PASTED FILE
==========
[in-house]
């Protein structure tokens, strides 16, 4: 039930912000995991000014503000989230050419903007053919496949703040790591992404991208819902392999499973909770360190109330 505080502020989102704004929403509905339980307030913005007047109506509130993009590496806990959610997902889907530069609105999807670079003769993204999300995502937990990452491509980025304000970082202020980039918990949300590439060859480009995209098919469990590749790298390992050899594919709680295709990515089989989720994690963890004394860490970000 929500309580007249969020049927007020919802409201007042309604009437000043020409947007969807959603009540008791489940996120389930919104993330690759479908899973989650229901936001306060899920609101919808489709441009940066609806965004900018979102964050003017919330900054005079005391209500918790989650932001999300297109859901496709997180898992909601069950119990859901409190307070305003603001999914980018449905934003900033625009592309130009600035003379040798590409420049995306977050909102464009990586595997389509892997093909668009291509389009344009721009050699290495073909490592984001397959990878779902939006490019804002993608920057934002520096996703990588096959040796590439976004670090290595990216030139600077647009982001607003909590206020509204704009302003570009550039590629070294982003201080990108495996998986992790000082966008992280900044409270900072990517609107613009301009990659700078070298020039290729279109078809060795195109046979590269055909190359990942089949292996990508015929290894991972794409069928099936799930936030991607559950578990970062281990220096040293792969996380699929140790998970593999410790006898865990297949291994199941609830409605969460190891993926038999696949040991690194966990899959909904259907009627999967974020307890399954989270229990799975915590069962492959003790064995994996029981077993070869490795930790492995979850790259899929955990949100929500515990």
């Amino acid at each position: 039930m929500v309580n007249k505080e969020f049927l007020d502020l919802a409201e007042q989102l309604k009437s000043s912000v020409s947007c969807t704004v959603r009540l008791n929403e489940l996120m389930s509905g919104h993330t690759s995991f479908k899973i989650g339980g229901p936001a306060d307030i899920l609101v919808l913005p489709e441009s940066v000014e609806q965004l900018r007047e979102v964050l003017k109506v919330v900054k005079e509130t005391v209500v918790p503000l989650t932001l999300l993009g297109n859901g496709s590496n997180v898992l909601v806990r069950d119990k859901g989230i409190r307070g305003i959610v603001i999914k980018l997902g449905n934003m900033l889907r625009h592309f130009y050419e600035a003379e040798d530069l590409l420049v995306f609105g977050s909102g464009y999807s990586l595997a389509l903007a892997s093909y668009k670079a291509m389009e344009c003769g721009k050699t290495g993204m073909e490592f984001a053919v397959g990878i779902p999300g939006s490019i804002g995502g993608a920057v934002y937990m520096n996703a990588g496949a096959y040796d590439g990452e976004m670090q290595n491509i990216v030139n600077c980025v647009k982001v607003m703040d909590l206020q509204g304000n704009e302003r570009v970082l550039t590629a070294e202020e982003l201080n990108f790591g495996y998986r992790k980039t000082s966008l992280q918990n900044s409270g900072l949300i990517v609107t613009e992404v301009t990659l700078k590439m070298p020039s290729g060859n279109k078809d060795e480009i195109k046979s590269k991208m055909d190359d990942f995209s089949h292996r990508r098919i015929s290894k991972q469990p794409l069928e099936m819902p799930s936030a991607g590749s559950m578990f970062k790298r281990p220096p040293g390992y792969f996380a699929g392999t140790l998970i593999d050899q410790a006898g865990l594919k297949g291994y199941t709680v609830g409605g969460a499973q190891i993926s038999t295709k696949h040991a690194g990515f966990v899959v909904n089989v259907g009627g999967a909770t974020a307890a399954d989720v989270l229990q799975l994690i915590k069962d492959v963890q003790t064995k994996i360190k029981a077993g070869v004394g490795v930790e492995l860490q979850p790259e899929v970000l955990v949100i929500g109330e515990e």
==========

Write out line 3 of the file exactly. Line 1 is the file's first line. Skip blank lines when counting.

């Amino acid at each position: 039930m929500v309580n007249k505080e969020f049927l007020d502020l919802a409201e007042q989102l309604k009437s000043s912000v020409s947007c969807t704004v959603r009540l008791n929403e489940l996120m389930s509905g919104h993330t690759s995991f479908k899973i989650g339980g229901p936001a306060d307030i899920l609101v919808l913005p489709e441009s940066v000014e609806q965004l900018r007047e979102v964050l003017k109506v919330v900054k005079e509130t005391v209500v918790p503000l989650t932001l999300l993009g297109n859901g496709s590496n997180v898992l909601v806990r069950d119990k859901g989230i409190r307070g305003i959610v603001i999914k980018l997902g449905n934003m900033l889907r625009h592309f130009y050419e600035a003379e040798d530069l590409l420049v995306f609105g977050s909102g464009y999807s990586l595997a389509l903007a892997s093909y668009k670079a291509m389009e344009c003769g721009k050699t290495g993204m073909e490592f984001a053919v397959g990878i779902p999300g939006s490019i804002g995502g993608a920057v934002y937990m520096n996703a990588g496949a096959y040796d590439g990452e976004m670090q290595n491509i990216v030139n600077c980025v647009k982001v607003m703040d909590l206020q509204g304000n704009e302003r570009v970082l550039t590629a070294e202020e982003l201080n990108f790591g495996y998986r992790k980039t000082s966008l992280q918990n900044s409270g900072l949300i990517v609107t613009e992404v301009t990659l700078k590439m070298p020039s290729g060859n279109k078809d060795e480009i195109k046979s590269k991208m055909d190359d990942f995209s089949h292996r990508r098919i015929s290894k991972q469990p794409l069928e099936m819902p799930s936030a991607g590749s559950m578990f970062k790298r281990p220096p040293g390992y792969f996380a699929g392999t140790l998970i593999d050899q410790a006898g865990l594919k297949g291994y199941t709680v609830g409605g969460a499973q190891i993926s038999t295709k696949h040991a690194g990515f966990v899959v909904n089989v259907g009627g999967a909770t974020a307890a399954d989720v989270l229990q799975l994690i915590k069962d492959v963890q003790t064995k994996i360190k029981a077993g070869v004394g490795v930790e492995l860490q979850p790259e899929v970000l955990v949100i929500g109330e515990e």